Wednesday, March 11, 2015

They're Hammering on Hamurabi Again

If you ever had the feeling that the feeling that the arguments you get from online atheists are reiterative, that would be because you're right.  And if you ever got the feeling that they are generally based on never having looked into what they're asserting to be the truth, that would be because a quick look at what they're talking about often proves that.  Sometimes the way they lie about easily seen documents is rather amazing.   But, then, quite often the documents the the blog and twitter based sci-rangers are depending on are three or four generations away from them, published and republished without any fact checking or review for accuracy.  Quite a few of those have come from some Prometheus published book or soemthing said by Sagan or Jillette on TV or typed by some Scienceblog or "Freethought" blog savant, quite often dependent on the same tripe factory.

When an intellectual culture abandons a belief that it is simply wrong to lie, the culture lies.   I think that some of the general loss of faith in our intellectual culture is based on that abandonment of punishment of lying.   Someone can be held to be an intellectual while being caught lying about even rather serious stuff, many of the figures in the Bush II regime who lied us into a horrible war, the consequences of which include the rise of ISIS and many other disasters hasn't kept some of our most elite universities from hiring them.  One, who stands out in my mind this morning is Douglas J. Feith, who has been in and out of government and academia, a Harvard product whose dishonesty and incompetence led to General Tommy Frank giving him the title of the "dumbest fucking guy on the planet" and whose Pentagon Office of Special Plans in regard to the invasion and occupation of Iraq was so bad that it was eventually dismantled.  Last I heard he was hired by schools as reputable as Georgetown and Stanford.  Though I understand the faculty in neither place were happy to have him there.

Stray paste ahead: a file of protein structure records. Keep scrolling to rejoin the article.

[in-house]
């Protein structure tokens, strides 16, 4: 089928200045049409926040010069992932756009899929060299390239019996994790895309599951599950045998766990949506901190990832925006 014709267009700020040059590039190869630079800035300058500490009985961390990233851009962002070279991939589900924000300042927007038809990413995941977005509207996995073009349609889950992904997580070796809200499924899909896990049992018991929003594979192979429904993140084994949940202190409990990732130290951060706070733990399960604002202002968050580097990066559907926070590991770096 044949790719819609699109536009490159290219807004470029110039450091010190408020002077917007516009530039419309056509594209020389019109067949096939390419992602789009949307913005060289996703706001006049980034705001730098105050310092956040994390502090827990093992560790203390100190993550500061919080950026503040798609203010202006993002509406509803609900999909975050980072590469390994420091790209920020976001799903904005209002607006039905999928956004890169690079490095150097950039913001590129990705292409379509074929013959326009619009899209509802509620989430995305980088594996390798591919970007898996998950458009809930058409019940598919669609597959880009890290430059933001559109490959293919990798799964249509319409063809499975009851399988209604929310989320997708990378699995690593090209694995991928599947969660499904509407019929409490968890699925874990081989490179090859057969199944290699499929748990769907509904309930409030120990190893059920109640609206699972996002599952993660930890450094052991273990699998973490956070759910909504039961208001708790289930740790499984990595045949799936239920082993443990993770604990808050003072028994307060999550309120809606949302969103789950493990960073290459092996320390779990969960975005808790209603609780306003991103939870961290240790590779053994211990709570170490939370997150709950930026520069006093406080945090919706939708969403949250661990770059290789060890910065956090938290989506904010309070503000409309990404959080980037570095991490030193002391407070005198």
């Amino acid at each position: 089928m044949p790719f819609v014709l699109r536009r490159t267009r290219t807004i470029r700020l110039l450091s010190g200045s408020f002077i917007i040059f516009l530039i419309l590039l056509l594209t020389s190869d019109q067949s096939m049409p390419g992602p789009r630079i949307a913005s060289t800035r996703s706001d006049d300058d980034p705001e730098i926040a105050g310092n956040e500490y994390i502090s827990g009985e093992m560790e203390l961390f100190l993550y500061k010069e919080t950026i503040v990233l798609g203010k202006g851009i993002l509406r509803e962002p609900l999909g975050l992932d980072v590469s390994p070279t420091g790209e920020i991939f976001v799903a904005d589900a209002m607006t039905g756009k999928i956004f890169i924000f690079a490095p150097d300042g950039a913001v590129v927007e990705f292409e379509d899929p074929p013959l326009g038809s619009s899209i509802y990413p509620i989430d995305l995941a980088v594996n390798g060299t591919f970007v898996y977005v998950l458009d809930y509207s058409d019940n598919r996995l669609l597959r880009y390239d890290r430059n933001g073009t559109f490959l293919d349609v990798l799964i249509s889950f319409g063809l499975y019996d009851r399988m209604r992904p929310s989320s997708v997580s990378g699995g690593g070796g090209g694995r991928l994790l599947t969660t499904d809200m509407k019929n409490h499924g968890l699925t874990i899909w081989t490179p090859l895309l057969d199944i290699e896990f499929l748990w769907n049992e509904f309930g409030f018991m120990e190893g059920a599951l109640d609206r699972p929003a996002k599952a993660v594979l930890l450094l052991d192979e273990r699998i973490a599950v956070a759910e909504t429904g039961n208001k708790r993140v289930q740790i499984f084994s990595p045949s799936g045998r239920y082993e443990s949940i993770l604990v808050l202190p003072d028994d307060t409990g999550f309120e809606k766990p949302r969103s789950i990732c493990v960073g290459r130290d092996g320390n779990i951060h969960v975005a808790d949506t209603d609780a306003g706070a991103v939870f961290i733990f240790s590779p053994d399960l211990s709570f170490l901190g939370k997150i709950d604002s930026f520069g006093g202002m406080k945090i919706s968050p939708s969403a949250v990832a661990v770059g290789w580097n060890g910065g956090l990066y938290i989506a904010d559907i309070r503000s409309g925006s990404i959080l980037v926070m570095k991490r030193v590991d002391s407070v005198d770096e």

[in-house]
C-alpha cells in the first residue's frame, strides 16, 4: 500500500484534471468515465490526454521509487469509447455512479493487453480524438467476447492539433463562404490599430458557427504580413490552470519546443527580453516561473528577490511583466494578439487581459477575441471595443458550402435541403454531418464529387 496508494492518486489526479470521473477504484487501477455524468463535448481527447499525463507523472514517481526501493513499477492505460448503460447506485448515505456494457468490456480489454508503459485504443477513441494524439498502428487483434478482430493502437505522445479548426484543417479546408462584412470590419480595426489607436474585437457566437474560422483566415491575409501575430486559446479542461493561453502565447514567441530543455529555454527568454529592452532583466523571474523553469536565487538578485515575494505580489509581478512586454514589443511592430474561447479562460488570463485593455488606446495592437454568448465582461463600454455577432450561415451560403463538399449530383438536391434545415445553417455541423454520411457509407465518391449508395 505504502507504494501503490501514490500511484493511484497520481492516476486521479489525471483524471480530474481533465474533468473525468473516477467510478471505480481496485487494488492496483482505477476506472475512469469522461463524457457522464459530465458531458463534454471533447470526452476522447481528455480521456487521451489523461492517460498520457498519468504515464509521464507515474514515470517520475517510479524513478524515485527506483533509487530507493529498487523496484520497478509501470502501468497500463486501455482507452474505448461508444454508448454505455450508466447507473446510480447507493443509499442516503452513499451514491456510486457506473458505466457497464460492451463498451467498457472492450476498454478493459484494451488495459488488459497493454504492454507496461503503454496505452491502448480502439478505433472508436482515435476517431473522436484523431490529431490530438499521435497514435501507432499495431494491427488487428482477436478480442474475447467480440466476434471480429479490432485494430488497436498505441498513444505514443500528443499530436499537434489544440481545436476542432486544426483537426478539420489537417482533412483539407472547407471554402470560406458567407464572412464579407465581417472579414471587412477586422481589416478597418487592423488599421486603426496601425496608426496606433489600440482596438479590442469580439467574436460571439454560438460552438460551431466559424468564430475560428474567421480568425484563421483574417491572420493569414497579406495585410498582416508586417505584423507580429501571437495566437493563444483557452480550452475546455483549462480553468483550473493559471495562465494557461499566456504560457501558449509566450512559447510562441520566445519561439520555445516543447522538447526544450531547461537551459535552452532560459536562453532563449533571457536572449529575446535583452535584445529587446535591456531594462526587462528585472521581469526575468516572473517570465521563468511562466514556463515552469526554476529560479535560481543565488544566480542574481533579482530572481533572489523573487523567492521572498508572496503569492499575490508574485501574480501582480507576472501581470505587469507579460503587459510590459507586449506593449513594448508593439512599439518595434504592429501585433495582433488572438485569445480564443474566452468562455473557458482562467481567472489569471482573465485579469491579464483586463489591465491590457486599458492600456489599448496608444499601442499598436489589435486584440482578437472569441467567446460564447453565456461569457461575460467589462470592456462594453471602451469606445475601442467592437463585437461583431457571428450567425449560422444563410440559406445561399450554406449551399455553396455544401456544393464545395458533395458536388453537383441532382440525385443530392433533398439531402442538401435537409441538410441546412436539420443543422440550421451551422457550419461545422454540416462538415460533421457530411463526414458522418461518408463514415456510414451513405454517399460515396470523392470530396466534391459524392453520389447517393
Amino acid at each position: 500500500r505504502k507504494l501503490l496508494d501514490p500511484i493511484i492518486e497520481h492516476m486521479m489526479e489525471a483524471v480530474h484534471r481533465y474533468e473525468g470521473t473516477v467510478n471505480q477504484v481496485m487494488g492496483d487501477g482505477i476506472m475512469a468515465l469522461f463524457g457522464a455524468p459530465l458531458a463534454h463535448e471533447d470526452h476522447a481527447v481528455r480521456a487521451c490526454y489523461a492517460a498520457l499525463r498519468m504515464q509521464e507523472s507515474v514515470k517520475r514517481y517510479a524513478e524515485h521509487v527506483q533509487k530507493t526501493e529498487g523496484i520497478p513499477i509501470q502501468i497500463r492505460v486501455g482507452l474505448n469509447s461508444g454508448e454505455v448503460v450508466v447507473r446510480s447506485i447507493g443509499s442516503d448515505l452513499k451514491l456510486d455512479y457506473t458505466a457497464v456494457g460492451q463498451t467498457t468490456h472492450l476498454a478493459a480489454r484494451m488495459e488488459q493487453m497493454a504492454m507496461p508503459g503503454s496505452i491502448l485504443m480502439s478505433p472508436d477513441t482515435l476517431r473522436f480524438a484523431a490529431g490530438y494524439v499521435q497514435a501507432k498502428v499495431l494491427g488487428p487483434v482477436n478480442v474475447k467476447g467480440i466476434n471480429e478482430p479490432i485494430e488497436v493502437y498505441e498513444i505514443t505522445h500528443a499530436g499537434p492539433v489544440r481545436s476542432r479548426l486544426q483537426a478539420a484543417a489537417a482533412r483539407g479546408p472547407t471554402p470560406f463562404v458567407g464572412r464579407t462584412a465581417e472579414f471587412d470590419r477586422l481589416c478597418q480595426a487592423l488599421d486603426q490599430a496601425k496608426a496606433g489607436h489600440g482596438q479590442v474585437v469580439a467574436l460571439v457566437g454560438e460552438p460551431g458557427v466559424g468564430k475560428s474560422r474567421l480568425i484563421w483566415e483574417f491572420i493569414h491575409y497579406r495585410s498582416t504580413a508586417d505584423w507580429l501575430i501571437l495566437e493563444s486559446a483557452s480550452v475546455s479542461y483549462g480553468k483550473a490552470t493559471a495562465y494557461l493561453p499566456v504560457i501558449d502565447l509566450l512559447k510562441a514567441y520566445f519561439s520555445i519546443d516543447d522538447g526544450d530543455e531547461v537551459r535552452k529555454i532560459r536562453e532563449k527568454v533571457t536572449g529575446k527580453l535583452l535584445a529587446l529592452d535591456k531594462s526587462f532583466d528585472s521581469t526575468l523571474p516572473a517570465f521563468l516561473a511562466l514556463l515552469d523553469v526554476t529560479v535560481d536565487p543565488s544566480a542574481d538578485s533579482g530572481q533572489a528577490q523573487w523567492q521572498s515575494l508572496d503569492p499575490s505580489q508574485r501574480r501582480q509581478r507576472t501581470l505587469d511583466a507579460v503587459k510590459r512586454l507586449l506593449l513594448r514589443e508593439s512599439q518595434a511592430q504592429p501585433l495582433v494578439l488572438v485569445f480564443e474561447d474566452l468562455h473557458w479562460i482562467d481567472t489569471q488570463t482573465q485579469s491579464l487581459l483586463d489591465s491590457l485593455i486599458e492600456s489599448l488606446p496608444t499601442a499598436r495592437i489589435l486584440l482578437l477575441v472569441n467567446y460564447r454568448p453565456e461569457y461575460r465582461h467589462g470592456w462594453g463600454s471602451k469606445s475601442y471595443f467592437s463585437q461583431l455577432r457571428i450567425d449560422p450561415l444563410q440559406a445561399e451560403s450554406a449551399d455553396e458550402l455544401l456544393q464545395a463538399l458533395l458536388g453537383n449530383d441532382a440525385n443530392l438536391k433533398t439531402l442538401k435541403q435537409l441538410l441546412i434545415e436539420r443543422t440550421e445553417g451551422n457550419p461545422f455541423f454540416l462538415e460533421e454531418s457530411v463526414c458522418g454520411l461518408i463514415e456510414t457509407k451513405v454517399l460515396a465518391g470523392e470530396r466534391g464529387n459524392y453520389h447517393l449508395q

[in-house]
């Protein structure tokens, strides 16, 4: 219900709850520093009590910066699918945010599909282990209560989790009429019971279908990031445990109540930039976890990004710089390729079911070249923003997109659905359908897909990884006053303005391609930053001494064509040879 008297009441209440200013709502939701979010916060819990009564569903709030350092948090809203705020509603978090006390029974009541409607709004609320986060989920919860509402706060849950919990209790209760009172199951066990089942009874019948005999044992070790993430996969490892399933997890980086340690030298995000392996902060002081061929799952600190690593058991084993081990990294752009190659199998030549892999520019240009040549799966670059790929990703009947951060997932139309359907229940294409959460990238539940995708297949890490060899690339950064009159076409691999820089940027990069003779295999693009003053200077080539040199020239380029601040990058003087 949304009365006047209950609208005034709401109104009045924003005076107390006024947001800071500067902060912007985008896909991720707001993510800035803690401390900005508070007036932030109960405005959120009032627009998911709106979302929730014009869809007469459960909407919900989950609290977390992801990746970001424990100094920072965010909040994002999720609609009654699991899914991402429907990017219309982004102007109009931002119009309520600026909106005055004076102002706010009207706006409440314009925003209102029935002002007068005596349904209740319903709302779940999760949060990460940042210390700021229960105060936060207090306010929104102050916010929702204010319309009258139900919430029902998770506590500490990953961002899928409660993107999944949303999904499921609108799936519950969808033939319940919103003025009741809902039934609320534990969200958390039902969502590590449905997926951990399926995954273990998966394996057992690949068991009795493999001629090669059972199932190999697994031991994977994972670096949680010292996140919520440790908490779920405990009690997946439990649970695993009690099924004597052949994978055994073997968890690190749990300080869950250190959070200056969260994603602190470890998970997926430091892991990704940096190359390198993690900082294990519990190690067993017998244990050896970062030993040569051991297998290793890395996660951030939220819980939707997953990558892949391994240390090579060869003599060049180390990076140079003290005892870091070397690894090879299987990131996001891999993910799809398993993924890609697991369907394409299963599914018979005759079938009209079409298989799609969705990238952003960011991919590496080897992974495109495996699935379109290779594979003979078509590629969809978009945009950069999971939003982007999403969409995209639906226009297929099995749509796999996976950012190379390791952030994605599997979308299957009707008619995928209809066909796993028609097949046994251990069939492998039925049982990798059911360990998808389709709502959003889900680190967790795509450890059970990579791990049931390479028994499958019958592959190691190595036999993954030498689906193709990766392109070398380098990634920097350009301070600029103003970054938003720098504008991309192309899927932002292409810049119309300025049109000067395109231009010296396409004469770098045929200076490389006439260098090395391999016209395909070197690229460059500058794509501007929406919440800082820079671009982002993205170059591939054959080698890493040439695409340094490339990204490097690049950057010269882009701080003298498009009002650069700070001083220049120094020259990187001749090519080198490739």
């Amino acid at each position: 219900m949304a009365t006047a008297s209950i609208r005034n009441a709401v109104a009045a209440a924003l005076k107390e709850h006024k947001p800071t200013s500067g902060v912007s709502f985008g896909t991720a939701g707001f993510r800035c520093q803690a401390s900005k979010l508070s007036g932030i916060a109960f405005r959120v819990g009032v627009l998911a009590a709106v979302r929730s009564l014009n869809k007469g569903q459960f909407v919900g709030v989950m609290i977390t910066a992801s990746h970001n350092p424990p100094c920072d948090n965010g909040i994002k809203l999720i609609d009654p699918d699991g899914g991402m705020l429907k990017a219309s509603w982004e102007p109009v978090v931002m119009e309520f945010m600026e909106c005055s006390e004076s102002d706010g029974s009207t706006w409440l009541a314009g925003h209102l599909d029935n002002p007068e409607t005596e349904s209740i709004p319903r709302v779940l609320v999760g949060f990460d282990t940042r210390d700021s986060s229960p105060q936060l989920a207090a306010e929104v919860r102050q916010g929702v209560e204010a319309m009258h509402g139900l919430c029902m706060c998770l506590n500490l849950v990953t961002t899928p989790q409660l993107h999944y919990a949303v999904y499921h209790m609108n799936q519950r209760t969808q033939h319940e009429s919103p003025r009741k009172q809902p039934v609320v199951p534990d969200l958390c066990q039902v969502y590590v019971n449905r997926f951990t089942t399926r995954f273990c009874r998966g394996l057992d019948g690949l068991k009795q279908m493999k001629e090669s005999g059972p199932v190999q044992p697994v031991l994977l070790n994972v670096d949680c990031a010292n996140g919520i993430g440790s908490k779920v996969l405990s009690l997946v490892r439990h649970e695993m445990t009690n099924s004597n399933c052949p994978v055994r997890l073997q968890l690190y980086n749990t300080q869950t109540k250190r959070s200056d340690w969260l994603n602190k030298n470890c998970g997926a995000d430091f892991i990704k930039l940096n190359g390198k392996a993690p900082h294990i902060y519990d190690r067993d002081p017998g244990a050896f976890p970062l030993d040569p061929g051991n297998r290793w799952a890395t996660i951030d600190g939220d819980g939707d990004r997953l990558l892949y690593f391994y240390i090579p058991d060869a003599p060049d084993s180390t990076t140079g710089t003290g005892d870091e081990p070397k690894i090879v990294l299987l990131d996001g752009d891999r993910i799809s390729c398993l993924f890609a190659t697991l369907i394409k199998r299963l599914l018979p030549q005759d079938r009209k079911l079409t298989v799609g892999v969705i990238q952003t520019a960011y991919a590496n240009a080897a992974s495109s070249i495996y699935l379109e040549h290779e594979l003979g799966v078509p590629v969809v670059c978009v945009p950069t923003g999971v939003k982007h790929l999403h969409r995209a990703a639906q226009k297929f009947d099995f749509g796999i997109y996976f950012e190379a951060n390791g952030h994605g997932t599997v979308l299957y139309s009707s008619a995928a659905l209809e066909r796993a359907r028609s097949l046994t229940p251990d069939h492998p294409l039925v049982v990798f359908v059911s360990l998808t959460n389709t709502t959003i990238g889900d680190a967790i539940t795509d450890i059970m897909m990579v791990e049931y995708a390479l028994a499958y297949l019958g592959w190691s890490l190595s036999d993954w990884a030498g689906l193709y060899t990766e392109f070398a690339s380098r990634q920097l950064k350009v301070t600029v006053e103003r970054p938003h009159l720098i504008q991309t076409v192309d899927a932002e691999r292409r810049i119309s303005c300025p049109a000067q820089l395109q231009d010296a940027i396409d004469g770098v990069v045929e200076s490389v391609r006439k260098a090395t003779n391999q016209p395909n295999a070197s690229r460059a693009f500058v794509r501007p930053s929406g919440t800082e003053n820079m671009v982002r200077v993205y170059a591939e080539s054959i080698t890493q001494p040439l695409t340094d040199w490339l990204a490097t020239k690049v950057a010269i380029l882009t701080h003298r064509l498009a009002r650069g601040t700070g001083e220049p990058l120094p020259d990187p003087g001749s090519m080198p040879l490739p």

Anyway, someone made one of those dishonest citations of The Code of Hamurabi as being a safely atheist origin of "The Golden Rule".   Since I've got some typing yet to do on my post today, I'll repost my answer to that particular neo-atheist factoid until then.  

Possibly The Most Incompetent Atheist Argument In History

If you've encountered many atheists online, you're likely to have read a claim that morality preceded religion and that it is independent of it.  Jerry Coyne is the first person I saw say that online but I've seen it asserted more and more since then.  When that happens on the atheist blogosphere you can be pretty  sure that some line of tripe is being pushed by someone.  Probably from CFI or the "Science" or "Freethought" blogs.  I'd guess someone at least of the alleged authority of Coyne or Orac or PZ is the prime mover of it.

In a recent online argument, I finally got around to demanding that the atheist making the claim back it up by naming the earliest documents containing a moral code and verifying their non-religious character.  Here's what he came up with: